Communications strategies used to address the problem of Child defilement: A case study of the operations of the Department of Child development in Chisanga Village of Kasama District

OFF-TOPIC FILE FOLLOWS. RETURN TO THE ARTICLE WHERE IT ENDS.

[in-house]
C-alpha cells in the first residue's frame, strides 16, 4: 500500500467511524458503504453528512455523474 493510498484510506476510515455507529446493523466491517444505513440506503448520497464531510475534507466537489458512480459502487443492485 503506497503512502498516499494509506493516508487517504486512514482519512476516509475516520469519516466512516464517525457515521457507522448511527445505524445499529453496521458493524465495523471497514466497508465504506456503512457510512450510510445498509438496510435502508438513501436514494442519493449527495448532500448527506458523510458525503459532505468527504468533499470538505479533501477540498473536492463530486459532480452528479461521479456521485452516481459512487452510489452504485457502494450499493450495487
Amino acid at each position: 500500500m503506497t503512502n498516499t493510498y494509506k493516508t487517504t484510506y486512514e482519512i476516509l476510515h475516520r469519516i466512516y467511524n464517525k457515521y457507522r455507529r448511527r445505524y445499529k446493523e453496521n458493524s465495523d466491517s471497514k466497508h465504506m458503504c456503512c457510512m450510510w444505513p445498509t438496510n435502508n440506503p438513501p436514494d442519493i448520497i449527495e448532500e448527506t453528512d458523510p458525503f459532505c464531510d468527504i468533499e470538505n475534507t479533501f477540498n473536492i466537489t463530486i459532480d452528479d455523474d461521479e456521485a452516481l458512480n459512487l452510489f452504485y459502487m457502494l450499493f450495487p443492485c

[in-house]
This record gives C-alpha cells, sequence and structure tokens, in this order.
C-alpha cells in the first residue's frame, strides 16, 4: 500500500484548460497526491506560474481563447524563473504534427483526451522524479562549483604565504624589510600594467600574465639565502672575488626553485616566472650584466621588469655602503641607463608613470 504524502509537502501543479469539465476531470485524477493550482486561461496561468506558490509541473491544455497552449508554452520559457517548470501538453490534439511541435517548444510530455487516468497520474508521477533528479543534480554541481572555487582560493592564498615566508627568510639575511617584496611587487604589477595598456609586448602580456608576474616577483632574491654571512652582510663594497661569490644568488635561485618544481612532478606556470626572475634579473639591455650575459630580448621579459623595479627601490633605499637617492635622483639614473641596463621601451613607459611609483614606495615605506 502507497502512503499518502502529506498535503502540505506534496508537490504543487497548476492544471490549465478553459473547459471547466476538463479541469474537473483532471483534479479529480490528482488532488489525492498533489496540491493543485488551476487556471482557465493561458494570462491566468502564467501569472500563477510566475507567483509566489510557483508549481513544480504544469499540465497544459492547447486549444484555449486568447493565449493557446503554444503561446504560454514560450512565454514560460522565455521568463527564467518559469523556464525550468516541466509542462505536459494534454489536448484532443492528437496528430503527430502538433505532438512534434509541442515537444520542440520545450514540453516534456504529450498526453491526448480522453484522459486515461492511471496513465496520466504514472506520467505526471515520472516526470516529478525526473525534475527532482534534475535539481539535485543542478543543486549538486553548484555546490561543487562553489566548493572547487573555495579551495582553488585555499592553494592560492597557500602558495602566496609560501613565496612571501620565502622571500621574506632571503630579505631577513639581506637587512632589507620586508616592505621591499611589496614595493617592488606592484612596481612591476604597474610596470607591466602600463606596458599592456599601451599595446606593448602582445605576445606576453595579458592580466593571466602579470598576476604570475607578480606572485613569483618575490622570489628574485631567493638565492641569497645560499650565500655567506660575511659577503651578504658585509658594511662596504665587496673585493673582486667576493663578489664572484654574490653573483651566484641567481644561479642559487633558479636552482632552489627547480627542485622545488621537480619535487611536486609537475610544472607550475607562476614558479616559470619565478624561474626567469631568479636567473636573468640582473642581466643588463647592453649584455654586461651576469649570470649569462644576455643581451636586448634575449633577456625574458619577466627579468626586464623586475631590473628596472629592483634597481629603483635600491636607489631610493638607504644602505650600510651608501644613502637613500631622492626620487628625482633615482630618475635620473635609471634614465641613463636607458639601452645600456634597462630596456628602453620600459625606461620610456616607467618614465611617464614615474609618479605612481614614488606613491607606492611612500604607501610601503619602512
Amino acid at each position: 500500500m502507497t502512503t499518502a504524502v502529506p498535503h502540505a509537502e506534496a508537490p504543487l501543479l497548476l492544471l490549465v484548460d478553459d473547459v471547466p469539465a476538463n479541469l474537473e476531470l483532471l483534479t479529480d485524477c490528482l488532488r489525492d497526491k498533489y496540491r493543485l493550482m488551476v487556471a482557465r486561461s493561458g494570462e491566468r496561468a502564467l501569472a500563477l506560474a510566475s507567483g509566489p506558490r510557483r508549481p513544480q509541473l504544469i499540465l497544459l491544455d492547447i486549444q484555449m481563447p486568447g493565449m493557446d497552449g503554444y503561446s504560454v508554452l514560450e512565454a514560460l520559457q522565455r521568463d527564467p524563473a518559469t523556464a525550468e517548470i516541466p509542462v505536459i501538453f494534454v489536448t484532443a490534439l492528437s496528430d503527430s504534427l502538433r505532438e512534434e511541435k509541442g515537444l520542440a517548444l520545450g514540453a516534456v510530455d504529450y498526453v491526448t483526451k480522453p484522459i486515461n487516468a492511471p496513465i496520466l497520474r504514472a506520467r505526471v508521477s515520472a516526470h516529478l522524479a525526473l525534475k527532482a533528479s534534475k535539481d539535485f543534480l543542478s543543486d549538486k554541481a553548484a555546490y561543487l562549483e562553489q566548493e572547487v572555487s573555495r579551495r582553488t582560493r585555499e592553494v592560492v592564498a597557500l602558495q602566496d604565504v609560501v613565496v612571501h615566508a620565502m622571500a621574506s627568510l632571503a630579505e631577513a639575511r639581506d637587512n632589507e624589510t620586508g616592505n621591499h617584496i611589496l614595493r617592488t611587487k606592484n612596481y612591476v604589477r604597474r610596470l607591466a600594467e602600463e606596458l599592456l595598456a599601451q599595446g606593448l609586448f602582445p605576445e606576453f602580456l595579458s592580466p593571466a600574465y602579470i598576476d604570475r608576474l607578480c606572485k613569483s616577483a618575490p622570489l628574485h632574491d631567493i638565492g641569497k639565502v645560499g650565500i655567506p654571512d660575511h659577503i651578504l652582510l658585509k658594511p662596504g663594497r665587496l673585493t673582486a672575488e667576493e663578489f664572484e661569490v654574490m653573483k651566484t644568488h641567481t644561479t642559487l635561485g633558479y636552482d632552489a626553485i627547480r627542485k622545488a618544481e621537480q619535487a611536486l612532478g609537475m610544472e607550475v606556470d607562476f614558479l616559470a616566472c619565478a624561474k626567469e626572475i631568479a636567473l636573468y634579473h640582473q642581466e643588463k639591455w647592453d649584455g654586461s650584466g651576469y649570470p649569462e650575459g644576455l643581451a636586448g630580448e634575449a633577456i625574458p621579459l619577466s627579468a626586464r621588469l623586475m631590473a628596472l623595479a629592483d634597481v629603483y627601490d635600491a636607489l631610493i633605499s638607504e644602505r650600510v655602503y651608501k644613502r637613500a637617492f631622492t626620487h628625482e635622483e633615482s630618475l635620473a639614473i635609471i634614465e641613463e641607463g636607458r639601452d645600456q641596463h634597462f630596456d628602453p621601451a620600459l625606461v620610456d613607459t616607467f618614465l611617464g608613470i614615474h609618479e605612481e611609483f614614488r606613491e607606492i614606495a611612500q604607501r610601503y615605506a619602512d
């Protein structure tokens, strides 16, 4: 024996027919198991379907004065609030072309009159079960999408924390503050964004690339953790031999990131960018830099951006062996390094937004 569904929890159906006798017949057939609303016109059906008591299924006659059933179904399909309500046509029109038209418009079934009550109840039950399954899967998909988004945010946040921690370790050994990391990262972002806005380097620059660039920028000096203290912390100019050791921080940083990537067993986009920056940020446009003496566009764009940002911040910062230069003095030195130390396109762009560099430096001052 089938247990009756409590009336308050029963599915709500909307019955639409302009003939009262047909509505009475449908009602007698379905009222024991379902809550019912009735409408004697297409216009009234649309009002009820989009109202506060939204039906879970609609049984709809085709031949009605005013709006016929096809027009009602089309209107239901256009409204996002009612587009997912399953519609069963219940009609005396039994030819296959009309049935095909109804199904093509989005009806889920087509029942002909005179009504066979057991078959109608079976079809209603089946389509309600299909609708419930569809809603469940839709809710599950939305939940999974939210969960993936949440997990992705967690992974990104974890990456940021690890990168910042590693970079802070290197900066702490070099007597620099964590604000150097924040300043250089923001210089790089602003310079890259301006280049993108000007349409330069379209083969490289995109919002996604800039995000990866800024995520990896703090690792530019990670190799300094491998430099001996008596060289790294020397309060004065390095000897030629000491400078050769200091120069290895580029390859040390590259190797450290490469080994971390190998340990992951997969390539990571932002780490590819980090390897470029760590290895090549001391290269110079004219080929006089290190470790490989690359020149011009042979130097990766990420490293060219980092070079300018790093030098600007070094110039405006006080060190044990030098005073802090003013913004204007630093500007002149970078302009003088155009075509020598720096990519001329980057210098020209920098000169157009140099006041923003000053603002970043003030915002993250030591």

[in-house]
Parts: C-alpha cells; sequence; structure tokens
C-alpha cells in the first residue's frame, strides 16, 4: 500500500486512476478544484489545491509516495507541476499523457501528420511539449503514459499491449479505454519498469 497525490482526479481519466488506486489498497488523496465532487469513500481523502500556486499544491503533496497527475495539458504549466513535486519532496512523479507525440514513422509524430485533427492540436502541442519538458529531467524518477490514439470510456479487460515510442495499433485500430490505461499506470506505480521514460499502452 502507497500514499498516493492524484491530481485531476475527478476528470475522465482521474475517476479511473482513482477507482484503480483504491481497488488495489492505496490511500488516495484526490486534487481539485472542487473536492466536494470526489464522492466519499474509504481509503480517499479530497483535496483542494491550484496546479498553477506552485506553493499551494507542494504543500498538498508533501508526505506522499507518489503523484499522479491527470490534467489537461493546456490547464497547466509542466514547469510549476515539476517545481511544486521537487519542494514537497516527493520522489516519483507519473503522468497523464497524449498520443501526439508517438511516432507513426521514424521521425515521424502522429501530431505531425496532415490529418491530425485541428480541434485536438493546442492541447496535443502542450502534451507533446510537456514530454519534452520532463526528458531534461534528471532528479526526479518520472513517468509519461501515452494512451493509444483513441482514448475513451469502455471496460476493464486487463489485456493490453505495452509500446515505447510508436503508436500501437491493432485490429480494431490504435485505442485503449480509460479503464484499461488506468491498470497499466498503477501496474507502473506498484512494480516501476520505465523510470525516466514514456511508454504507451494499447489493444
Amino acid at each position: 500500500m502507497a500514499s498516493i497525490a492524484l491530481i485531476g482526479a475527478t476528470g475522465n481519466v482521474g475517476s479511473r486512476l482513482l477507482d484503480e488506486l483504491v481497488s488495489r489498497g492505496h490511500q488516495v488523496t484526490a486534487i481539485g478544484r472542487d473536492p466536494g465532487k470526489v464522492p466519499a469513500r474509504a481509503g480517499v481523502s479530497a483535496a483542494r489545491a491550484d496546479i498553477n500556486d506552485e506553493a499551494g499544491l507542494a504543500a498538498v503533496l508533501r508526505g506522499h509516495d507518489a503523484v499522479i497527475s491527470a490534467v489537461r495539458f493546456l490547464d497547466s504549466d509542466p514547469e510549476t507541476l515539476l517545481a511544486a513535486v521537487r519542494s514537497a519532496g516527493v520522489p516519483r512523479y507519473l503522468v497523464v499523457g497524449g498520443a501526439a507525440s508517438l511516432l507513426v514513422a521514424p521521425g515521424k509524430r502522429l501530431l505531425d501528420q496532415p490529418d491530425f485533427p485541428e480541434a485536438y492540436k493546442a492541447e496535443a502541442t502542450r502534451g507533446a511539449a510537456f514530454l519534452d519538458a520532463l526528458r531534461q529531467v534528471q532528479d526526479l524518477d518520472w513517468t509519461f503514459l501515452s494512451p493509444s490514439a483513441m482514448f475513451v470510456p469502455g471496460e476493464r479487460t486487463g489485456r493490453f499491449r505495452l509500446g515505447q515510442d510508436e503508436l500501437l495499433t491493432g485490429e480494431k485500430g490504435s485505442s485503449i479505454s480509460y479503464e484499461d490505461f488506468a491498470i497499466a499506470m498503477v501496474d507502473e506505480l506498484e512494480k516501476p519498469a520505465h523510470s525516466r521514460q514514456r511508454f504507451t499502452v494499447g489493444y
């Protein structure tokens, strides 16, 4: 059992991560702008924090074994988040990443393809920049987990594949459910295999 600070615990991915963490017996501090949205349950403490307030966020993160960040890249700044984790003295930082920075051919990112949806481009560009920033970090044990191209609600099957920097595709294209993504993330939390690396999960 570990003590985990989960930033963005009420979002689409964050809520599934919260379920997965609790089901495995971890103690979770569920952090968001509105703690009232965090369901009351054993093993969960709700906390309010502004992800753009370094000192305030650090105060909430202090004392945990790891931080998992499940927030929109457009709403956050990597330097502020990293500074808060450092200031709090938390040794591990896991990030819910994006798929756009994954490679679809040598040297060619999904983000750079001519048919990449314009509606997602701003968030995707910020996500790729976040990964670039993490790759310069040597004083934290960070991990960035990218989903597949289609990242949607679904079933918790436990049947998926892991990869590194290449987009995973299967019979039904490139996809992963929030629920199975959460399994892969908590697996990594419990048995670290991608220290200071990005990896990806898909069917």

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The study investigated the communication strategies used to address the problem of child defilement: A case study of the operations of the Department of Child Development in Chisanga village of Kasama District. Despite harsh penalties or sentences imposed upon all convicted child defilers which range from a minimum of 14 years to the maximum of life sentence, more children continue to be defiled. This implies that the environment in which children are growing up is no longer safe. The other source of concern is that so many sensitisation campaigns against child defilement have been conducted. However, it appears that these are not yielding positive results as evidenced by the marked increase in the number of reported defilement cases since 2000. This could be attributed to ineffective communication strategies that are in place to sensitise the general public against this vice. It may also imply that the messages being disseminated are not effective enough and that they could be targeted at wrong persons. The general objective of the research was to assess the communication strategies used by the Department of Child Development to address the problem of child defilement in Chisanga village. The specific objectives were to examine the communication strategies the department used to disseminate messages to the public; to determine what messages on child defilement the department communicated to Chisanga village; to assess whether the residents of Chisanga village knew that child defilement was a crime; to establish reasons why people in Chisanga village defiled children; to find out how residents of Chisanga village perceived child defilers and to find out which media forms Chisanga residents had access to for information acquisition. The research design used in this study was a case study. Purposive sampling and Convenience sampling were used to collect data from Ministry of Gender and Child Development staff, stakeholders and respondents respectively. Both primary and secondary data was collected. Primary data was collected using participant observation, questionnaires, research interview guides administered to key informants. Secondary data was collected from previous research, text books, internet and field reports. Data was analysed using the Statistical Package for Social Scientists (SPSS). The major findings of the study were that the Department of Child Development had very poor communication strategies marked by heavy usage of a local community radio station which was apparently not accessible by everyone. The messages disseminated were also rare and inadequate to foster attitude change. It is hoped that through this study the department would begin to craft better communication strategies that would bring about positive behavioural change.